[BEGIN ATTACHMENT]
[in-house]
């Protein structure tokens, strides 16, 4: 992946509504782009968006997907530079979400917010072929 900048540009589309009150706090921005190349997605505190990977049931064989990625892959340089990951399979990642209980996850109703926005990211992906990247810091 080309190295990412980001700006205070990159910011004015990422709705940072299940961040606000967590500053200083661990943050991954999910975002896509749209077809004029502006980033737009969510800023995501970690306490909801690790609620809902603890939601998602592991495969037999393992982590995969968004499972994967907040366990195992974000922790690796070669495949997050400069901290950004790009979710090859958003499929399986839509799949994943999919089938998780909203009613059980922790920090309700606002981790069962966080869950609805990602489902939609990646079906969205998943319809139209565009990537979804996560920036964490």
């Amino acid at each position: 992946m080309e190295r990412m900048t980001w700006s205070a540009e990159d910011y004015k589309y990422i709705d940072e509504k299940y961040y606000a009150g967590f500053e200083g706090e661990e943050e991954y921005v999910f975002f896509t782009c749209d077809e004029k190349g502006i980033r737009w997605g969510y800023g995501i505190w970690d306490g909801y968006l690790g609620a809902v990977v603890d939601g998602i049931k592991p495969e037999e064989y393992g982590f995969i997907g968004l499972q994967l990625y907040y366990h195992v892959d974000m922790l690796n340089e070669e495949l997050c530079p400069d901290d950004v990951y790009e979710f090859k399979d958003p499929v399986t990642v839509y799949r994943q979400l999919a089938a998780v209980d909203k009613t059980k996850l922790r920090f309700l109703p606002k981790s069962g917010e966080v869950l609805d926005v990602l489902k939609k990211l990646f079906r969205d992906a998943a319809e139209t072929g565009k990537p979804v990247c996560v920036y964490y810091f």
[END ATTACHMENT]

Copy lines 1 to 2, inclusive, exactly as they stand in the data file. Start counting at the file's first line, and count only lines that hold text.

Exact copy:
[in-house]
């Protein structure tokens, strides 16, 4: 992946509504782009968006997907530079979400917010072929 900048540009589309009150706090921005190349997605505190990977049931064989990625892959340089990951399979990642209980996850109703926005990211992906990247810091 080309190295990412980001700006205070990159910011004015990422709705940072299940961040606000967590500053200083661990943050991954999910975002896509749209077809004029502006980033737009969510800023995501970690306490909801690790609620809902603890939601998602592991495969037999393992982590995969968004499972994967907040366990195992974000922790690796070669495949997050400069901290950004790009979710090859958003499929399986839509799949994943999919089938998780909203009613059980922790920090309700606002981790069962966080869950609805990602489902939609990646079906969205998943319809139209565009990537979804996560920036964490």